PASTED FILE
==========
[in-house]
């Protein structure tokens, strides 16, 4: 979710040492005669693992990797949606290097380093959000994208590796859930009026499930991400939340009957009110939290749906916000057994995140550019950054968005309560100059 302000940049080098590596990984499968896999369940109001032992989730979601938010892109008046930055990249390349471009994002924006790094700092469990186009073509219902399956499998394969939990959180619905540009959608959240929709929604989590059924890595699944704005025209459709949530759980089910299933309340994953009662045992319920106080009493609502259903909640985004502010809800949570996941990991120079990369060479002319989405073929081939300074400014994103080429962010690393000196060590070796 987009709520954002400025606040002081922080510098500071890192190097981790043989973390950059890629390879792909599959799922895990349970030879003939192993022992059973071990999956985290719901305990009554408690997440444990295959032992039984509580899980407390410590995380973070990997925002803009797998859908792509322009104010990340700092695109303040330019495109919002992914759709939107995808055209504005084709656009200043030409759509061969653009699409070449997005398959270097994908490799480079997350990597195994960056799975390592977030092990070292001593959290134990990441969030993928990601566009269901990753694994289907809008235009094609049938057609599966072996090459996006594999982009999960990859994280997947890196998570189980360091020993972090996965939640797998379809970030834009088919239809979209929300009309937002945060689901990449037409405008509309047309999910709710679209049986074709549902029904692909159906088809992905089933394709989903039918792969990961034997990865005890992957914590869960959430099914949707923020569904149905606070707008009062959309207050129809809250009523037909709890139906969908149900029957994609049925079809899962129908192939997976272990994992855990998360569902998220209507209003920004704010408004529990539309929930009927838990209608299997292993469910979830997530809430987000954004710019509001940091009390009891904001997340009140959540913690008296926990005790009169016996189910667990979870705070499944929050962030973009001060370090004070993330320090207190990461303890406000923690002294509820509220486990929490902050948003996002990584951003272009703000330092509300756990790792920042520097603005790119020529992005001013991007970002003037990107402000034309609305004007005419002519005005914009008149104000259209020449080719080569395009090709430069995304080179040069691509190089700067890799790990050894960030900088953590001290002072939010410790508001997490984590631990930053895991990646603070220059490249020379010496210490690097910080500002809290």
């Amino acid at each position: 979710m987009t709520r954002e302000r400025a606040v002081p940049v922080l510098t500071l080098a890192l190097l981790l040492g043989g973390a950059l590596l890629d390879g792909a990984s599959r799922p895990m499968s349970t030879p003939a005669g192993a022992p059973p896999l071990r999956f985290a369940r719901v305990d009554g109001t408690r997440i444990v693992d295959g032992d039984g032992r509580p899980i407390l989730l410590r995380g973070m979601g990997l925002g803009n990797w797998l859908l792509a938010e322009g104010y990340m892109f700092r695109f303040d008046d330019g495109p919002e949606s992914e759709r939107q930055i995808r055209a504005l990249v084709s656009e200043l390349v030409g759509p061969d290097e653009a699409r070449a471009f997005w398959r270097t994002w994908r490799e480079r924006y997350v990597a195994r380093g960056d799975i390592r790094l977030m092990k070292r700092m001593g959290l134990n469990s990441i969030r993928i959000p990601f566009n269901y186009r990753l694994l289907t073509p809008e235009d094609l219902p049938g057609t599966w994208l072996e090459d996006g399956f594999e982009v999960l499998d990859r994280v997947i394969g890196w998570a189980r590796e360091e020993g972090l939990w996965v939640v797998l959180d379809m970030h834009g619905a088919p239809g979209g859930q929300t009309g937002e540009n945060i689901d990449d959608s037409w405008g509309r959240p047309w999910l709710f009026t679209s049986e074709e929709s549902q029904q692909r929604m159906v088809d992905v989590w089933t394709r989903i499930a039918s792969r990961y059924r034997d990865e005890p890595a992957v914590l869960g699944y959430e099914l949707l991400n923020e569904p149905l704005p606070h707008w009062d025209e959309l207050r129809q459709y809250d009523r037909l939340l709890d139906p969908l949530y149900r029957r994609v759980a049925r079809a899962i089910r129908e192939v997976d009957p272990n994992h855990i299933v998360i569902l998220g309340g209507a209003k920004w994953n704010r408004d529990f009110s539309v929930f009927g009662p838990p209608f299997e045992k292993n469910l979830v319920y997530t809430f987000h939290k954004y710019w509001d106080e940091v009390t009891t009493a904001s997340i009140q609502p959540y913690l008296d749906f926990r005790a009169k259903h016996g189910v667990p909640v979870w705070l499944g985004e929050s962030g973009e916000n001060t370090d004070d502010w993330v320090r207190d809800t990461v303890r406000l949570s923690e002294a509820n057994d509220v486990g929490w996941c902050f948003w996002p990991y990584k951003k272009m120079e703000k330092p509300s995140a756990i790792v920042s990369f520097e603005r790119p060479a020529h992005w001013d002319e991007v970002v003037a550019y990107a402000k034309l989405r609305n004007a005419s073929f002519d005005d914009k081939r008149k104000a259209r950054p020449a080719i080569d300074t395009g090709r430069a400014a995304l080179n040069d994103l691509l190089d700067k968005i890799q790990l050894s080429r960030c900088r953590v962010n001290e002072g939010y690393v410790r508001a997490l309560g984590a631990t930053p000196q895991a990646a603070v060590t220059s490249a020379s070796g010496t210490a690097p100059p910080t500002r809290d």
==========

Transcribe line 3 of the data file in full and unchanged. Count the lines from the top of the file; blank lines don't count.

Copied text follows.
């Amino acid at each position: 979710m987009t709520r954002e302000r400025a606040v002081p940049v922080l510098t500071l080098a890192l190097l981790l040492g043989g973390a950059l590596l890629d390879g792909a990984s599959r799922p895990m499968s349970t030879p003939a005669g192993a022992p059973p896999l071990r999956f985290a369940r719901v305990d009554g109001t408690r997440i444990v693992d295959g032992d039984g032992r509580p899980i407390l989730l410590r995380g973070m979601g990997l925002g803009n990797w797998l859908l792509a938010e322009g104010y990340m892109f700092r695109f303040d008046d330019g495109p919002e949606s992914e759709r939107q930055i995808r055209a504005l990249v084709s656009e200043l390349v030409g759509p061969d290097e653009a699409r070449a471009f997005w398959r270097t994002w994908r490799e480079r924006y997350v990597a195994r380093g960056d799975i390592r790094l977030m092990k070292r700092m001593g959290l134990n469990s990441i969030r993928i959000p990601f566009n269901y186009r990753l694994l289907t073509p809008e235009d094609l219902p049938g057609t599966w994208l072996e090459d996006g399956f594999e982009v999960l499998d990859r994280v997947i394969g890196w998570a189980r590796e360091e020993g972090l939990w996965v939640v797998l959180d379809m970030h834009g619905a088919p239809g979209g859930q929300t009309g937002e540009n945060i689901d990449d959608s037409w405008g509309r959240p047309w999910l709710f009026t679209s049986e074709e929709s549902q029904q692909r929604m159906v088809d992905v989590w089933t394709r989903i499930a039918s792969r990961y059924r034997d990865e005890p890595a992957v914590l869960g699944y959430e099914l949707l991400n923020e569904p149905l704005p606070h707008w009062d025209e959309l207050r129809q459709y809250d009523r037909l939340l709890d139906p969908l949530y149900r029957r994609v759980a049925r079809a899962i089910r129908e192939v997976d009957p272990n994992h855990i299933v998360i569902l998220g309340g209507a209003k920004w994953n704010r408004d529990f009110s539309v929930f009927g009662p838990p209608f299997e045992k292993n469910l979830v319920y997530t809430f987000h939290k954004y710019w509001d106080e940091v009390t009891t009493a904001s997340i009140q609502p959540y913690l008296d749906f926990r005790a009169k259903h016996g189910v667990p909640v979870w705070l499944g985004e929050s962030g973009e916000n001060t370090d004070d502010w993330v320090r207190d809800t990461v303890r406000l949570s923690e002294a509820n057994d509220v486990g929490w996941c902050f948003w996002p990991y990584k951003k272009m120079e703000k330092p509300s995140a756990i790792v920042s990369f520097e603005r790119p060479a020529h992005w001013d002319e991007v970002v003037a550019y990107a402000k034309l989405r609305n004007a005419s073929f002519d005005d914009k081939r008149k104000a259209r950054p020449a080719i080569d300074t395009g090709r430069a400014a995304l080179n040069d994103l691509l190089d700067k968005i890799q790990l050894s080429r960030c900088r953590v962010n001290e002072g939010y690393v410790r508001a997490l309560g984590a631990t930053p000196q895991a990646a603070v060590t220059s490249a020379s070796g010496t210490a690097p100059p910080t500002r809290d």